Monday 23 October 2017

Young police officer praised after shooting dead man 'carrying out terror attack' at Ohio State University

This undated image provided by the Ohio State University Police shows officer Alan Horujko.
This undated image provided by the Ohio State University Police shows officer Alan Horujko.
A car which police say was used by an attacker to plow into a group of students is seen outside Watts Hall on Ohio State University's campus in Columbus, Ohio
A girl is led to an ambulance by emergency personnel following an attack at Ohio State University's campus in Columbus, Ohio
A bloodied body lies outside of the CBEC Building and Koffolt Labs following the attack on Ohio State University's campus in Columbus, Ohio, U.S. November 28, 2016.
Abdul Razak Artan, a third-year student in logistics management, sits on the Oval in an August 2016 photo provided by The Lantern, student newspaper of Ohio State University in Columbus, Ohio, U.S. on November 28, 2016.
Crime scene investigators collect evidence from the pavement as police respond to an attack on campus at Ohio State University, Monday, Nov. 28, 2016, in Columbus, Ohio. (AP Photo/John Minchillo)
Police stand guard outside a residence of interest during their investigation into an earlier attack at the Ohio State University campus, Monday, Nov. 28, 2016, in Columbus, Ohio. (AP Photo/John Minchillo)

A police officer has been praised for shooting dead a man who drove his car into a crowd at Ohio State University and began to stab people with a butcher's knife.

Officer Alan Horujko, 28, who started on the Columbus university's police force in January 2015, was responding to reports of a nearby gas leak when the car mounted a campus kerb at 9.52am on Monday.

Officer Horujko ordered the attacker, Abdul Razak Ali Artan, to drop the knife and shot him when he did not obey the command, university president Michael Drake said.

"The officer encountered the individual by 9.53 - the subject was neutralised by 9.53," Mr Drake said, underscoring how quickly events unfolded.

A bloodied body lies outside of the CBEC Building and Koffolt Labs following the attack on Ohio State University's campus in Columbus, Ohio, U.S. November 28, 2016.
A bloodied body lies outside of the CBEC Building and Koffolt Labs following the attack on Ohio State University's campus in Columbus, Ohio, U.S. November 28, 2016.

Monica Moll, director of Ohio's Department of Public Safety, said Officer Horujko was owed a debt of gratitude.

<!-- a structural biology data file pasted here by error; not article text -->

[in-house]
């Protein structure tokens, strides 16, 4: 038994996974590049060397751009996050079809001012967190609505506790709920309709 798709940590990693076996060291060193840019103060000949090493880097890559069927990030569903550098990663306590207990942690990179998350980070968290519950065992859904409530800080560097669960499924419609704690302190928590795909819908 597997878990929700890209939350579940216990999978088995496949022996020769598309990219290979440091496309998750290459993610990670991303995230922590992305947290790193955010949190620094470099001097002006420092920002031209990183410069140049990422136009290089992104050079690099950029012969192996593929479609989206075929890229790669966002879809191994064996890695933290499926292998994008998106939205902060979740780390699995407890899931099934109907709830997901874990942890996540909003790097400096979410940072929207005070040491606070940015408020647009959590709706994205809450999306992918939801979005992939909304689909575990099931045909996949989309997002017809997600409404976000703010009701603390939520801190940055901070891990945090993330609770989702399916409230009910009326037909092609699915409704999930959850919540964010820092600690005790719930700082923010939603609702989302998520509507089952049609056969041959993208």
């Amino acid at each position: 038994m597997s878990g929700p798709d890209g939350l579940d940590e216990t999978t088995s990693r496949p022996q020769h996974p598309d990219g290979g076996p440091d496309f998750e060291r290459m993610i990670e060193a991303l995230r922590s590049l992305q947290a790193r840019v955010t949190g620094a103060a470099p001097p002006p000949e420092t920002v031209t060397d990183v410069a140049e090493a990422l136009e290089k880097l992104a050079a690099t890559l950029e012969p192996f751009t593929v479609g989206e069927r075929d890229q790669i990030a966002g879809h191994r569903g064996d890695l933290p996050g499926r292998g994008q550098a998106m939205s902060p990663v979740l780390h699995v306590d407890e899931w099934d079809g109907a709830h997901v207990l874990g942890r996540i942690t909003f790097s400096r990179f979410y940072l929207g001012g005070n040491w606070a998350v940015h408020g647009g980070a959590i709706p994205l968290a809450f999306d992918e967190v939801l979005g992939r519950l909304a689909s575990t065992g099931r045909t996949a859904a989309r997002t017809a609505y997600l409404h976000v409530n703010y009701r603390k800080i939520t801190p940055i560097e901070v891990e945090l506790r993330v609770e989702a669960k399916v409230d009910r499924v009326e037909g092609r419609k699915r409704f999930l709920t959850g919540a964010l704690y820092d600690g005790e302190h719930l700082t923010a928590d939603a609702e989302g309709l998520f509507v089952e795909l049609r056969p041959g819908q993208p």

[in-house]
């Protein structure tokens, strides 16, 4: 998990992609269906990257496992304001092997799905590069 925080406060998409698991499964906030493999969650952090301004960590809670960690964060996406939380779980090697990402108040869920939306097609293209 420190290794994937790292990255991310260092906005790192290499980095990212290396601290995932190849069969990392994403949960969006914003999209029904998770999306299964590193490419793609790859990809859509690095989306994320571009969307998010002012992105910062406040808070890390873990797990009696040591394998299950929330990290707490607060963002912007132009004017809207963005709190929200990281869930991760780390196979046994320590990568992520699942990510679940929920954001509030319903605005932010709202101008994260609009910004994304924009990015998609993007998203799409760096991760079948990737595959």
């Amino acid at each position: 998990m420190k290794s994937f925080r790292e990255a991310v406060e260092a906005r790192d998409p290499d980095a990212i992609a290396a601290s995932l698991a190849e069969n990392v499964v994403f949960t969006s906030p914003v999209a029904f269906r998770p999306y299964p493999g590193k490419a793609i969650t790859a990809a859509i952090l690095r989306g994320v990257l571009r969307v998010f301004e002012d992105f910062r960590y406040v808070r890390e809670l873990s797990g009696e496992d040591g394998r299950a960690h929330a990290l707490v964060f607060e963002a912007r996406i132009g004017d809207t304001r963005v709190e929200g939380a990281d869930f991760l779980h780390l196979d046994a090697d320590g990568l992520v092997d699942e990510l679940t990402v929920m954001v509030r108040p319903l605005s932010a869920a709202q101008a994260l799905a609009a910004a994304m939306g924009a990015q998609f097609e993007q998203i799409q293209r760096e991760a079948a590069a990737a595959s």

"He did a fabulous job today," she said.

Columbus mayor Andrew Ginther called Officer Horujko an "outstanding young law enforcement officer".

"There has never been a more dangerous or complicated and challenging time to be a police officer, and we had a dynamic well-trained professional today save the lives of many of our residents and students," he said.

Crime scene investigators collect evidence from the pavement as police respond to an attack on campus at Ohio State University, Monday, Nov. 28, 2016, in Columbus, Ohio. (AP Photo/John Minchillo)
Crime scene investigators collect evidence from the pavement as police respond to an attack on campus at Ohio State University, Monday, Nov. 28, 2016, in Columbus, Ohio. (AP Photo/John Minchillo)

University police chief Craig Stone said it was fortunate the officer had gone to investigate the gas leak, which helped position him to respond to the attack so quickly.

Eleven people were hurt in the attack and police are investigating whether it was terror-related. The FBI has also joined the investigation.

In recent months law enforcement chiefs have raised concerns about online extremist propaganda that encourages knife and car attacks, which are easier to pull off than bombings.

The Islamic State group has urged sympathisers online to carry out attacks in their home countries with whatever weapons are available to them.

Somalian-born Artan was a legal permanent US resident, according to a US official.

Officer Horujko, who has been placed on administrative leave during the investigation, appears to be an avid runner, with several half-marathons under his belt, according to online race results.

Ohio governor John Kasich praised the speed with which he and other officers acted, describing their action as "an unbelievable, amazing and outstanding and heroic performance on the part of our first responders".

Columbus police chief Kim Jacobs, asked whether authorities were considering the possibility it was a terrorist act, said: "I think we have to consider that it is."

California congressman Adam Schiff, the top Democrat on the House of Representatives' Intelligence Committee, said the bloodshed "bears all of the hallmarks of a terror attack carried out by someone who may have been self-radicalised".

"Here in the United States, our most immediate threat still comes from lone attackers that are not only capable of unleashing great harm but are also extremely difficult, and in some cases, virtually impossible to identify or interdict," he said.

Republican vice president-elect Mike Pence called the episode "a tragic attack" and said "our prayers are with them all".

Ohio State's student newspaper, The Lantern, ran an interview in August with a student named Abdul Razak Artan, who identified himself as a Muslim and a third-year logistics management student who transferred from Columbus State in the autumn.

He said he was looking for a place to pray openly and worried how he would be received.

"I was kind of scared with everything going on in the media. I'm a Muslim, it's not what media portrays me to be," he told the newspaper.

"If people look at me, a Muslim praying, I don't know what they're going to think, what's going to happen. But I don't blame them. It's the media that put that picture in their heads."

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